We are fortunate to also have sequence data (from DNA on milk glasses and lost beard hairs), so we can add additional information about relatedness amongst these species.
The phylogeny shows that there seems to be an early divergence between European and North American santas. Indeed, there is a group of North American santas (Mall Santa, Coca-cola Santa, Salvation Army Santa) which are closely related (and also appear to share very similar traits, based on the table above). (Note that branch lengths in this phylogeny show nucleotide substitutions, and it is not time-calibrated, due to the absence of santa fossils).
One approach is to identify a few traits and plot them on the phylogeny to compare how traits vary among santas. Let's start with anatomical characteristics:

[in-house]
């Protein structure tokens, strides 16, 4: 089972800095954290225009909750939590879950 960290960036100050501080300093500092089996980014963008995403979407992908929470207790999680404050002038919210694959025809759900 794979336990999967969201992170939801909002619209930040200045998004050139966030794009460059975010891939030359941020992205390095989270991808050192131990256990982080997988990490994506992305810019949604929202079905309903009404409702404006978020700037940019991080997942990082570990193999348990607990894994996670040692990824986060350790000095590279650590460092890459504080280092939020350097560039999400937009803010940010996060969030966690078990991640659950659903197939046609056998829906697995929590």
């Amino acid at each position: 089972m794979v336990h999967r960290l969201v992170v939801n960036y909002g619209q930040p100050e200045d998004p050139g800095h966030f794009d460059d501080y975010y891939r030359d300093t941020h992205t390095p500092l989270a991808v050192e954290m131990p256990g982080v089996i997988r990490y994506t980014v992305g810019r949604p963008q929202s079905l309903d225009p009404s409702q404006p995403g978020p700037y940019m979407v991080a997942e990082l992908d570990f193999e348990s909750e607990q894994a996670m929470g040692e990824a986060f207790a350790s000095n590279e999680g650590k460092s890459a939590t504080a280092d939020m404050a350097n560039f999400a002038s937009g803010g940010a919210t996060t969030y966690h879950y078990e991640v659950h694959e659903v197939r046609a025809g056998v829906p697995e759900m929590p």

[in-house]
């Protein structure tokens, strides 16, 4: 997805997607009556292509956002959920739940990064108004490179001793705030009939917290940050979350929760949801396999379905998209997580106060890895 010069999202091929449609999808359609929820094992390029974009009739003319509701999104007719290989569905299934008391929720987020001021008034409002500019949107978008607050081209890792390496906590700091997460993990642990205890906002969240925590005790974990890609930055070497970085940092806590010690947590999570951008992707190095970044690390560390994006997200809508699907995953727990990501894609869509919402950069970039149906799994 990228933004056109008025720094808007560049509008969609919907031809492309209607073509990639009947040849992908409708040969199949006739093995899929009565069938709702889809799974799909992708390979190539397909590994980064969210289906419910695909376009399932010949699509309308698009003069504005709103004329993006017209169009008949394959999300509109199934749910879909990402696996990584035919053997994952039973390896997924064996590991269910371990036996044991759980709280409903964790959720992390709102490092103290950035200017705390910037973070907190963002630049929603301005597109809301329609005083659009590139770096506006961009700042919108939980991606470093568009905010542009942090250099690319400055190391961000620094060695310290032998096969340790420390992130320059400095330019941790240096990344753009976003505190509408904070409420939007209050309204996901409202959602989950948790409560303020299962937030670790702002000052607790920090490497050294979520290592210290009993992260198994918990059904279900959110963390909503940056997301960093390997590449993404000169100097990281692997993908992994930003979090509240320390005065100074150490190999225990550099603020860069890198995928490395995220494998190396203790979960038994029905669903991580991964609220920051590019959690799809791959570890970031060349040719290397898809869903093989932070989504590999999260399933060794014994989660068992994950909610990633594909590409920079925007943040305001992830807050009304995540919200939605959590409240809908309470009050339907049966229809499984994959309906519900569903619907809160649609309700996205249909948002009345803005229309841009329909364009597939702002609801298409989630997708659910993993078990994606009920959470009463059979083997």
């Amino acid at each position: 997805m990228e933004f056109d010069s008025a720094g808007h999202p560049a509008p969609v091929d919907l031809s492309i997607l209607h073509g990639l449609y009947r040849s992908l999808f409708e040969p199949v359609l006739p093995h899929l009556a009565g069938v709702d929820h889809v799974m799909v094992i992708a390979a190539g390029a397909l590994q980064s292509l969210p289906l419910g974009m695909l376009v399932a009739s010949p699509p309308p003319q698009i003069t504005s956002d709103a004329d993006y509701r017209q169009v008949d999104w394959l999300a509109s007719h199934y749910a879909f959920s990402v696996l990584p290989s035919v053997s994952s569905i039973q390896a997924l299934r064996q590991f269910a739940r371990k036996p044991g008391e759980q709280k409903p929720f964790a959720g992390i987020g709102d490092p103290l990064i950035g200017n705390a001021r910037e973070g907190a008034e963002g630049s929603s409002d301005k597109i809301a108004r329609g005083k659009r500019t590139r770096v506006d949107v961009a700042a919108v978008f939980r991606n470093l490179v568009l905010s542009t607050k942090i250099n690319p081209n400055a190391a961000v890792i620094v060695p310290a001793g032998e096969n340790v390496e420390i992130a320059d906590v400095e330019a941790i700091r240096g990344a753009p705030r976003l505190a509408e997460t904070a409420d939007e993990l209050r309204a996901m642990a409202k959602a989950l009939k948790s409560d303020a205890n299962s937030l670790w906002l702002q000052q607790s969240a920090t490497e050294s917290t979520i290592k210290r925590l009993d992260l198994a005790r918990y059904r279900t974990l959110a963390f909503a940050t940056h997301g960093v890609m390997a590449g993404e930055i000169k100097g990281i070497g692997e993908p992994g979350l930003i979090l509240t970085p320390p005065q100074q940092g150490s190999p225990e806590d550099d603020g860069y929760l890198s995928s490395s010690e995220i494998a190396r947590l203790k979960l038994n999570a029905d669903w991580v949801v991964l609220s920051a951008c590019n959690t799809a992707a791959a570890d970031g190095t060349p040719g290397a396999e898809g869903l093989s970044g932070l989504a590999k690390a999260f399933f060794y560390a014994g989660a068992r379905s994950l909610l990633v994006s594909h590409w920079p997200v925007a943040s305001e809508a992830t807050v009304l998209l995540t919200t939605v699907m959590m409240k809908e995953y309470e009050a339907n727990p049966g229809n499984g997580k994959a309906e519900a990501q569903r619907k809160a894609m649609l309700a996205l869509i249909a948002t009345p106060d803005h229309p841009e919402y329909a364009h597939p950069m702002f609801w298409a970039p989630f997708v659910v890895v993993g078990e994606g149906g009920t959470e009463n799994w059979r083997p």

For a future study, we could ask whether the apparent correlation between fatness and reindeer usage is significant, once the underlying phylogenetic relationships were controlled for.
We can also reconstruct santa traits (here, we look at the form of transportation) to explore what form of transportation ancestral santas likely used:
The markers at each node show the probability that this ancestral taxa used each of the four possible types of transportation. It seems that the North American santas and their ancestors have long relied on a trusty reindeer mutualism.
Finally, we can look at the geography of all the various santas:
To run this caRd yourself, follow the link to the R code: https://gist.github.com/cmtucker/8e5677bdd5c409d70738